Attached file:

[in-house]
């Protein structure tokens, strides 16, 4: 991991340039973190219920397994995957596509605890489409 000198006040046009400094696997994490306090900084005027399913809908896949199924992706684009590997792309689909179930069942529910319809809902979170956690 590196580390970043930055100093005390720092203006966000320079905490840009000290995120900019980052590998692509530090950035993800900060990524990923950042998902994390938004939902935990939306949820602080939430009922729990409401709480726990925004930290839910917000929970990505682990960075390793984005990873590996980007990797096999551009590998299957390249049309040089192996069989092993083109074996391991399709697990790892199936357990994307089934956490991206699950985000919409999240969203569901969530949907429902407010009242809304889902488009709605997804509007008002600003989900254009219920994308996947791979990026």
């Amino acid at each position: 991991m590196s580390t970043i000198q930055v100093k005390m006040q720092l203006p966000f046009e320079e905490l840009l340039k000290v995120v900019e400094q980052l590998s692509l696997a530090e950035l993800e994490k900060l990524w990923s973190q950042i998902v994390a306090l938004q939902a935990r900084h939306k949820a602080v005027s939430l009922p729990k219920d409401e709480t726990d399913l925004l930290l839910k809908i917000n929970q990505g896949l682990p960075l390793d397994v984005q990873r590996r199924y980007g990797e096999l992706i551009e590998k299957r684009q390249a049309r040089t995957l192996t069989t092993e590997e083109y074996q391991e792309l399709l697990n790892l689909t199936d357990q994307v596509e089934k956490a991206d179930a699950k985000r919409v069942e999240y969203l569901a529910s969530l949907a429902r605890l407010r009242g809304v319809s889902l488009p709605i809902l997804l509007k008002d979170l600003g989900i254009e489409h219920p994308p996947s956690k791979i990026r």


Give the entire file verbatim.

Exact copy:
[in-house]
């Protein structure tokens, strides 16, 4: 991991340039973190219920397994995957596509605890489409 000198006040046009400094696997994490306090900084005027399913809908896949199924992706684009590997792309689909179930069942529910319809809902979170956690 590196580390970043930055100093005390720092203006966000320079905490840009000290995120900019980052590998692509530090950035993800900060990524990923950042998902994390938004939902935990939306949820602080939430009922729990409401709480726990925004930290839910917000929970990505682990960075390793984005990873590996980007990797096999551009590998299957390249049309040089192996069989092993083109074996391991399709697990790892199936357990994307089934956490991206699950985000919409999240969203569901969530949907429902407010009242809304889902488009709605997804509007008002600003989900254009219920994308996947791979990026």
């Amino acid at each position: 991991m590196s580390t970043i000198q930055v100093k005390m006040q720092l203006p966000f046009e320079e905490l840009l340039k000290v995120v900019e400094q980052l590998s692509l696997a530090e950035l993800e994490k900060l990524w990923s973190q950042i998902v994390a306090l938004q939902a935990r900084h939306k949820a602080v005027s939430l009922p729990k219920d409401e709480t726990d399913l925004l930290l839910k809908i917000n929970q990505g896949l682990p960075l390793d397994v984005q990873r590996r199924y980007g990797e096999l992706i551009e590998k299957r684009q390249a049309r040089t995957l192996t069989t092993e590997e083109y074996q391991e792309l399709l697990n790892l689909t199936d357990q994307v596509e089934k956490a991206d179930a699950k985000r919409v069942e999240y969203l569901a529910s969530l949907a429902r605890l407010r009242g809304v319809s889902l488009p709605i809902l997804l509007k008002d979170l600003g989900i254009e489409h219920p994308p996947s956690k791979i990026r």